In a series I wrote in college, there were beings that referred to themselves as the Watchers. It ended up getting SO dark, perverse, gruesome, and generally twisted, that it was too much for ME to handle, and I dropped the whole series.
Hearing anyone talk about the Watchers to this day makes the air feel just a bit colder, and I can't help but take a quick glance around, to make sure its not nearby. That's how bad those books were.

I'm actually quite intrigued by these books of yours. I kinda wanna see how bad they get. Is that a bad thing?
 
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Jason Byrne

Guest
I'm actually quite intrigued by these books of yours. I kinda wanna see how bad they get. Is that a bad thing?
I don't think so. I think a lot of people would have at least that little kernel of "so... when you say bad..." Now, they're not nearly up to par with the writing I do now, about ten years later, but they're not bad, by any means. I stopped halfway through book four.

I might also mention that those books run 476k to 565k words apiece...
 
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Jennifer Stone

Guest
I don't think so. I think a lot of people would have at least that little kernel of "so... when you say bad..." Now, they're not nearly up to par with the writing I do now, about ten years later, but they're not bad, by any means. I stopped halfway through book four.

I might also mention that those books run 476k to 565k words apiece...

I didn't mean bad as in terrible, but bad as in terrifying. You said they were dark and twisted, I'm definitely interested. I know you're a good writer, with a love of epic word counts :D
 

Nicole Wilson

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I don't think so. I think a lot of people would have at least that little kernel of "so... when you say bad..." Now, they're not nearly up to par with the writing I do now, about ten years later, but they're not bad, by any means. I stopped halfway through book four.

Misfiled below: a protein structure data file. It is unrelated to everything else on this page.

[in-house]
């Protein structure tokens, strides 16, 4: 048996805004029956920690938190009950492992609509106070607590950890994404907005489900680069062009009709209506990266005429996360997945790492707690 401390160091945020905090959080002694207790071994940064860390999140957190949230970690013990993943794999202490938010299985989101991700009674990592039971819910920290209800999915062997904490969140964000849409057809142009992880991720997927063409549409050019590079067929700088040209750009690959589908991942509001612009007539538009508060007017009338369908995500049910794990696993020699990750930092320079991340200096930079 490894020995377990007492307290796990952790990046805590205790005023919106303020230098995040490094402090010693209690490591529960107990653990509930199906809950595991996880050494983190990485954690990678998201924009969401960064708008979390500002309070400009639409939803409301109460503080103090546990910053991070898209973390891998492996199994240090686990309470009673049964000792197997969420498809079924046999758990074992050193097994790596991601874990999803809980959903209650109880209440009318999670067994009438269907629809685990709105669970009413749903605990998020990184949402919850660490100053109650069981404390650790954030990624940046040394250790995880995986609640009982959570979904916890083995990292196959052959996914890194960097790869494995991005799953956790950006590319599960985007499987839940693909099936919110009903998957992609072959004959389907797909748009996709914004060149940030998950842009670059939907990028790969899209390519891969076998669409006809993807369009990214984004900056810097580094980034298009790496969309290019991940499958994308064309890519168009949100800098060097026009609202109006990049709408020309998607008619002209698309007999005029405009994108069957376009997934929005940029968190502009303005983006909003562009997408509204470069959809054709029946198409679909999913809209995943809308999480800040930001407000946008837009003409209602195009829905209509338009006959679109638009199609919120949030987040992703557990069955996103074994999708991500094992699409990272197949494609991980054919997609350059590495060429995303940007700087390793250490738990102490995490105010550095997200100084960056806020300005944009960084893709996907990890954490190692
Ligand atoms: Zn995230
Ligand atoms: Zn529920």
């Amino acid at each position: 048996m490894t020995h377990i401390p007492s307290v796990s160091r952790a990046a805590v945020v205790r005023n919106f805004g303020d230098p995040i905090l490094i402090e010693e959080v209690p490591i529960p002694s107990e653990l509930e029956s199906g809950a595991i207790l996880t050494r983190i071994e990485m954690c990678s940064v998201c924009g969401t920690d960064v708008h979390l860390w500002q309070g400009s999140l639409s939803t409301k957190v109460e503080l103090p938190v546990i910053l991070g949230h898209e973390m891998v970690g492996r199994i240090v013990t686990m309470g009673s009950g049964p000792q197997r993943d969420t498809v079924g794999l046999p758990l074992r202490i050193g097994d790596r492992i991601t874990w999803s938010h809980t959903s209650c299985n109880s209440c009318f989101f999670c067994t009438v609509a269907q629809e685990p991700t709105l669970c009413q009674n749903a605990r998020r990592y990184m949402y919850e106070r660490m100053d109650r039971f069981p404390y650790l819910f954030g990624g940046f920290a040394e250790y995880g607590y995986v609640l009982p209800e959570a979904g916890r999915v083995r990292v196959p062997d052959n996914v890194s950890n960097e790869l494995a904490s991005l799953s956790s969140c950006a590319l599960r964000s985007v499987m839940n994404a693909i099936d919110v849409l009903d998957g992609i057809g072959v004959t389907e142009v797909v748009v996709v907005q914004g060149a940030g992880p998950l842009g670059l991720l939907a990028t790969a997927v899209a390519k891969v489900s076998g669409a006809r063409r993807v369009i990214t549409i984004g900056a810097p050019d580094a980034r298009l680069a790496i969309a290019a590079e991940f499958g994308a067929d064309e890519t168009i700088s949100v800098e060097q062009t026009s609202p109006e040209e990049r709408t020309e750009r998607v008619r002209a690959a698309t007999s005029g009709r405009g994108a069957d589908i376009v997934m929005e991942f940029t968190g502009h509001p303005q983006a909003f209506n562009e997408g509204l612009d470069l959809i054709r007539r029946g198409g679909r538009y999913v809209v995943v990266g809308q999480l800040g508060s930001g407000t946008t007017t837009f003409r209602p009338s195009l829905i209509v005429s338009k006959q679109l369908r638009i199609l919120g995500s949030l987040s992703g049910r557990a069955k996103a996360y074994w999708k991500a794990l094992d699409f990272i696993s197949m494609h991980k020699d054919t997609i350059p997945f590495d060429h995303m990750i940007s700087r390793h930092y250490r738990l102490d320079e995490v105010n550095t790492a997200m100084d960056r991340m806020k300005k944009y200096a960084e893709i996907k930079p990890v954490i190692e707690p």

I might also mention that those books run 476k to 565k words apiece...
*chokes on my water* how long? Good grief. I'm excited to get my word count up to 77,000. However, I want to echo Jen's sentiments. I like dark stories, too.
 
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Jason Byrne

Guest
The second book in that series was actually longer than War and Peace. It was the 565k-word one, which I wrote in four months, writing for about 20 hours a day, then sleeping 4 hours, then getting back up to start writing again. That one turned out particularly twisted.

I invented two complete languages with their own grammar and syntax rules, and alphabetized one of them by the ends of the words to create a rhyming dictionary for writing songs, and a regionalized cursing dictionary for the other. I wrote a bible for the story's religion for characters to cite passages, drew a map of an Ireland-sized island with detail on the order of hundreds of feet, and had something like 450 characters by the time I was halfway through book four. And then killed off all but like 20.
 

Chase Gamwell

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The second book in that series was actually longer than War and Peace. It was the 565k-word one, which I wrote in four months, writing for about 20 hours a day, then sleeping 4 hours, then getting back up to start writing again. That one turned out particularly twisted.